• Shade. Crape myrtles require eight hours of direct sun daily to bloom well. Crape myrtles planted in areas that receive less than six hours of direct sun do not get enough sunlight for adequate bloom development. Many times you will see a crape myrtle that appears to be “leaning toward the sun.” This indicates inadequate sunlight for proper plant growth.
• Variety. Some varieties don’t flower as vigorously as others. Hybrid crape myrtles usually flower first. Natchez, Tuscarora, Basham’s Party Pink and Muskogee are the easiest-flowering varieties. The semi-dwarf varieties such as Tonto, Acoma and Sioux follow a week or two later. Burgundy and black-foliage varieties start blooming a little later than green-foliaged varieties.
• Insects. Heavy infestations of aphids decrease flowering. This is the most common insect problem on crape myrtles. Ever feel like you’re being “rained” on under the canopy of a crape myrtle? That “rain” is actually bodily fluid being excreted from aphids. White flies and other insect also can cause problems for crape myrtles.
• Improper pruning. Drastic pruning or pruning after new spring growth can delay summer flowering. Drastic pruning, in fact, may promote excessive growth and less flowering. Sometimes the “crape murder” method of pruning can initiate too much growth at the expense of flowering.
• Too much fertilizer. Excessive fertilization, especially high amounts of nitrogen, in conjunction with other factors, primarily improper pruning, can eliminate or delay flowering.
• Leaf spot. Foliar diseases decrease plant vigor and flowering, especially in the absence of new spring growth. The main cause of leaf spot in crape myrtles is the fungus Cercospora. Long term, this disease is not detrimental to the plant. Using fungicides for control has not been very effective because they would have to be applied repeatedly throughout the growing season, and getting adequate coverage on larger trees is difficult.
• Wet soil. Crape myrtles need well-drained areas to grow well. Lichens growing on bark is common on crape myrtles growing in shady areas accompanied by poorly drained soils and low levels of native soil fertility.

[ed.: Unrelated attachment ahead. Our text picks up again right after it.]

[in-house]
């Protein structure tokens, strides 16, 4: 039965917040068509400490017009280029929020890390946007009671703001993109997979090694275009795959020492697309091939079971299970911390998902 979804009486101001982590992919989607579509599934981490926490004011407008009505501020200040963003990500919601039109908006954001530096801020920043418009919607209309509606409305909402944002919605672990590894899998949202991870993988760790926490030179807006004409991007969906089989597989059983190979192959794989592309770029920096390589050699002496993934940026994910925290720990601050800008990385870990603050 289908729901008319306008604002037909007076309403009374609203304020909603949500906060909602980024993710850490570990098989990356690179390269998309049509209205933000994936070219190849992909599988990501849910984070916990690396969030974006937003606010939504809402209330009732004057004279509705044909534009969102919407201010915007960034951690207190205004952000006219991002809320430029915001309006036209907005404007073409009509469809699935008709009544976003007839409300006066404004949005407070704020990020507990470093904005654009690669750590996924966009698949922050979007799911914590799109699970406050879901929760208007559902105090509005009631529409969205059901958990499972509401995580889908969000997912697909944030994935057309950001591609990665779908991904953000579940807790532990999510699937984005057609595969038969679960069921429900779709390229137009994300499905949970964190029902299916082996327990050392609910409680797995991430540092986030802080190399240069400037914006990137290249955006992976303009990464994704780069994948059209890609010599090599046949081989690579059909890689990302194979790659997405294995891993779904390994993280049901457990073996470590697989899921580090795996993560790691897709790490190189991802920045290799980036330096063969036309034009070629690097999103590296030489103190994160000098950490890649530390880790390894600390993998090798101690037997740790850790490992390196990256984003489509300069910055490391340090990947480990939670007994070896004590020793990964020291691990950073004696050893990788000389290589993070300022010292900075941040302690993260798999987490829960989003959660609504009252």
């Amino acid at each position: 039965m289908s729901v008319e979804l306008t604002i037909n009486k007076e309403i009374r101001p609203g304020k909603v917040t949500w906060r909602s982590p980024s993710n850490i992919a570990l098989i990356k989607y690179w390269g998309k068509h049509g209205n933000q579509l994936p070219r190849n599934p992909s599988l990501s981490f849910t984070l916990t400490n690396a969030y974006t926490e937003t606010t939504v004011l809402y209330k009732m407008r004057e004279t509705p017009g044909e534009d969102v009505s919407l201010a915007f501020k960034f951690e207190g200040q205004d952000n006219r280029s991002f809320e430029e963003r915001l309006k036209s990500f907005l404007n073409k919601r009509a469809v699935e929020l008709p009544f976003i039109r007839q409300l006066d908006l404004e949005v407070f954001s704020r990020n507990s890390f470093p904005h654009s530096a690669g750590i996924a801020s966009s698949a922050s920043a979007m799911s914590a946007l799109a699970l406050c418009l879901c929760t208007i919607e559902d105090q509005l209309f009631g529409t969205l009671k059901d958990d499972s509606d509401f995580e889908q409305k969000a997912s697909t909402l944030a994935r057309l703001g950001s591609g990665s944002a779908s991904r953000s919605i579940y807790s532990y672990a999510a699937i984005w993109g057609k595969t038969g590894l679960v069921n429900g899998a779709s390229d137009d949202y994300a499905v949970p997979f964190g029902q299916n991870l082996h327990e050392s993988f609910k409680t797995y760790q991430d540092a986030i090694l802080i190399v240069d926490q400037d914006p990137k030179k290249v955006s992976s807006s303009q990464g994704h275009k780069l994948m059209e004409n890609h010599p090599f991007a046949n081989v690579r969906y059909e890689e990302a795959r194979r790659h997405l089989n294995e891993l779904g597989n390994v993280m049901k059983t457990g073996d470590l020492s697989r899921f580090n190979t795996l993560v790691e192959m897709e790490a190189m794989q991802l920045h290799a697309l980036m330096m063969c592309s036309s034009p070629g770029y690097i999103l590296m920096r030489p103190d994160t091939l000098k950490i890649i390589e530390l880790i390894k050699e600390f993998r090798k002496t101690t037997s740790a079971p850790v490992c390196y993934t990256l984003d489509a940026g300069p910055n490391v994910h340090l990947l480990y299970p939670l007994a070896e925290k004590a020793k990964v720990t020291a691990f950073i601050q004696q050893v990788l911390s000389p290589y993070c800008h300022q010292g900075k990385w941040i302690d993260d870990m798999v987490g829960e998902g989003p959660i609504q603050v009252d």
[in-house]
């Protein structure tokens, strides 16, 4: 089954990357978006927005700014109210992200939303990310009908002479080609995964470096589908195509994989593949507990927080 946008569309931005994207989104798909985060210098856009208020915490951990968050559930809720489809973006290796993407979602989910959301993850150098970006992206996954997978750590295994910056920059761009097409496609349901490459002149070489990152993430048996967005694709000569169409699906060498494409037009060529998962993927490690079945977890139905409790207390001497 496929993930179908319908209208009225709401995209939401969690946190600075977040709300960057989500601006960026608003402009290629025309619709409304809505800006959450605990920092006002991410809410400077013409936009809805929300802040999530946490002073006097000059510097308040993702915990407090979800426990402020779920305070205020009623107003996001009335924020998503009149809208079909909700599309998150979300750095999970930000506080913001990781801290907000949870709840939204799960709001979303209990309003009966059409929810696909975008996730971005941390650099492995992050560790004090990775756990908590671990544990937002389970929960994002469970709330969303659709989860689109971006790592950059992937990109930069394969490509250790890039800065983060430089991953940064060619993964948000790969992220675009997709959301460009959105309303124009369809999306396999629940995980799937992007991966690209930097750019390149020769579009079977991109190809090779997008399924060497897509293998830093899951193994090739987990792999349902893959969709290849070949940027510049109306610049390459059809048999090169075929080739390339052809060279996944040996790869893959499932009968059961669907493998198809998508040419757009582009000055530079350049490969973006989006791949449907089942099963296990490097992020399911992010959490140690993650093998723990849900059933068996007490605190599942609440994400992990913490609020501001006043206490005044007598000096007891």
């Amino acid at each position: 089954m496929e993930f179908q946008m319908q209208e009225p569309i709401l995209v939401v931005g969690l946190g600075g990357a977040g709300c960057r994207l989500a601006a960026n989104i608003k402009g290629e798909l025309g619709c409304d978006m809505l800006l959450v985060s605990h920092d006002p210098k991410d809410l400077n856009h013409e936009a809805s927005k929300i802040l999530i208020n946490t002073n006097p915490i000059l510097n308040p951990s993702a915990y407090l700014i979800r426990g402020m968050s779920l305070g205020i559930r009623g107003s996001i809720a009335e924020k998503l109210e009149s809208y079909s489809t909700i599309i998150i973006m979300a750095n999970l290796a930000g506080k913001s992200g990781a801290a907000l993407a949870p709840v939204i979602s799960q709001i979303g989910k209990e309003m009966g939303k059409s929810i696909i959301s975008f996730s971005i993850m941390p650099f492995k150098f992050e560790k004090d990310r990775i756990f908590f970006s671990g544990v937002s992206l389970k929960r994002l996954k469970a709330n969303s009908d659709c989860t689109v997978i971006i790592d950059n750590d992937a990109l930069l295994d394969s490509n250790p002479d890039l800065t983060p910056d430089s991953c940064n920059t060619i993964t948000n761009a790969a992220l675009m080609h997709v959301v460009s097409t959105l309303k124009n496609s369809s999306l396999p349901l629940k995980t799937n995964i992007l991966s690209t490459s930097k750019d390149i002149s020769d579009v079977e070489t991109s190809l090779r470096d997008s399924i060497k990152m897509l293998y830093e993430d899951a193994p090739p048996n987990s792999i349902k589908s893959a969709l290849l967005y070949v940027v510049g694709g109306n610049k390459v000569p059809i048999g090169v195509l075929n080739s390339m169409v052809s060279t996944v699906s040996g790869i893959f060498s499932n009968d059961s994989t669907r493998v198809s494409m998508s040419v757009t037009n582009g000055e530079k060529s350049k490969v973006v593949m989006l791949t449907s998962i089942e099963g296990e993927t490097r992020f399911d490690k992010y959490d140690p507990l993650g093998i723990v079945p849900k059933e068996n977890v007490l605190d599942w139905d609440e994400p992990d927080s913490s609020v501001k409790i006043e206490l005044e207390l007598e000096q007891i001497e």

In terms of weather, cool springs can slow crape myrtle foliage growth, and this will result in later flowering. Also, hot summers usually yield more flower production than summers that have normal to slightly below-normal temperatures. Average to above-average rainfall lessens the amount of time that flowers look good. Dry weather favors improved flowering.
So, that’s the list. Consider these reasons if your crape myrtles are not performing to their potential. Hopefully, your crape myrtles will bloom and bloom some more for you this summer.
You can see more about work being done in landscape horticulture by visiting the LSU AgCenter Hammond Research Station website at www.lsuagcenter.com/hammond. Also, like us on Facebook by going to www.facebook.com and typing Hammond Research Station in the search box. You can find an abundance of landscape information for both home gardeners and industry professionals at both sites.
Seasoned southern gardeners know that – while there are few hard-and-fast rules – you must have certain plants. Wilmington is home to the North Carolina Azalea Festival, so evergreen azaleas are a requirement. If you fail to do so the azalea police will eventually catch you. Camellias are the same even if the enforcement might be slightly less stringent. Buck this trend and you will be informed that Interstate 40 does have west-bound lanes that lead to the north-bound lanes of Interstate 95.
When the temperatures tickle the triple digits, it’s the time for another southern garden must-have to take center stage – crape myrtle. This summer superstar sports showy blooms in shades of pink, white, purple, lavender and red. Handle it right and you can have 3 months of color with minimal challenges beginning in late May and continuing through September.